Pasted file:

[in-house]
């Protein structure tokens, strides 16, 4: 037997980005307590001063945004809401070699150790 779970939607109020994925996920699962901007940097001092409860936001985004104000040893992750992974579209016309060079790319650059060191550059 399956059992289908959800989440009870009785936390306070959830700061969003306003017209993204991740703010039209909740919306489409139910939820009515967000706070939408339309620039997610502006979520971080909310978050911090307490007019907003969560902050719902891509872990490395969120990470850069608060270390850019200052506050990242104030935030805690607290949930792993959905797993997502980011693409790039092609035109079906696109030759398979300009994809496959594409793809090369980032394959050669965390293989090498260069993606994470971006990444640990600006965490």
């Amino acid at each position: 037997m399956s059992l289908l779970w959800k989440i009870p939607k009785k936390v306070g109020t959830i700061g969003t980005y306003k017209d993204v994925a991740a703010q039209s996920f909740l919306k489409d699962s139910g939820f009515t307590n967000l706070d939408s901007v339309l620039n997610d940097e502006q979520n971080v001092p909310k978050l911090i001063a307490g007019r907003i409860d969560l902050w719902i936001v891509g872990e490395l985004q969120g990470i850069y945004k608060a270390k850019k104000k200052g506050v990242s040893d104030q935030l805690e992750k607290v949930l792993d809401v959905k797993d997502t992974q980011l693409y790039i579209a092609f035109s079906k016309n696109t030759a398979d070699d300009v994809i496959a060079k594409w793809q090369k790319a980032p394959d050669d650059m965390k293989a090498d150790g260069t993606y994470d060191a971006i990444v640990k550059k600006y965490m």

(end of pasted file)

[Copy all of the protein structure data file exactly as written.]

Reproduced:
[in-house]
């Protein structure tokens, strides 16, 4: 037997980005307590001063945004809401070699150790 779970939607109020994925996920699962901007940097001092409860936001985004104000040893992750992974579209016309060079790319650059060191550059 399956059992289908959800989440009870009785936390306070959830700061969003306003017209993204991740703010039209909740919306489409139910939820009515967000706070939408339309620039997610502006979520971080909310978050911090307490007019907003969560902050719902891509872990490395969120990470850069608060270390850019200052506050990242104030935030805690607290949930792993959905797993997502980011693409790039092609035109079906696109030759398979300009994809496959594409793809090369980032394959050669965390293989090498260069993606994470971006990444640990600006965490």
């Amino acid at each position: 037997m399956s059992l289908l779970w959800k989440i009870p939607k009785k936390v306070g109020t959830i700061g969003t980005y306003k017209d993204v994925a991740a703010q039209s996920f909740l919306k489409d699962s139910g939820f009515t307590n967000l706070d939408s901007v339309l620039n997610d940097e502006q979520n971080v001092p909310k978050l911090i001063a307490g007019r907003i409860d969560l902050w719902i936001v891509g872990e490395l985004q969120g990470i850069y945004k608060a270390k850019k104000k200052g506050v990242s040893d104030q935030l805690e992750k607290v949930l792993d809401v959905k797993d997502t992974q980011l693409y790039i579209a092609f035109s079906k016309n696109t030759a398979d070699d300009v994809i496959a060079k594409w793809q090369k790319a980032p394959d050669d650059m965390k293989a090498d150790g260069t993606y994470d060191a971006i990444v640990k550059k600006y965490m």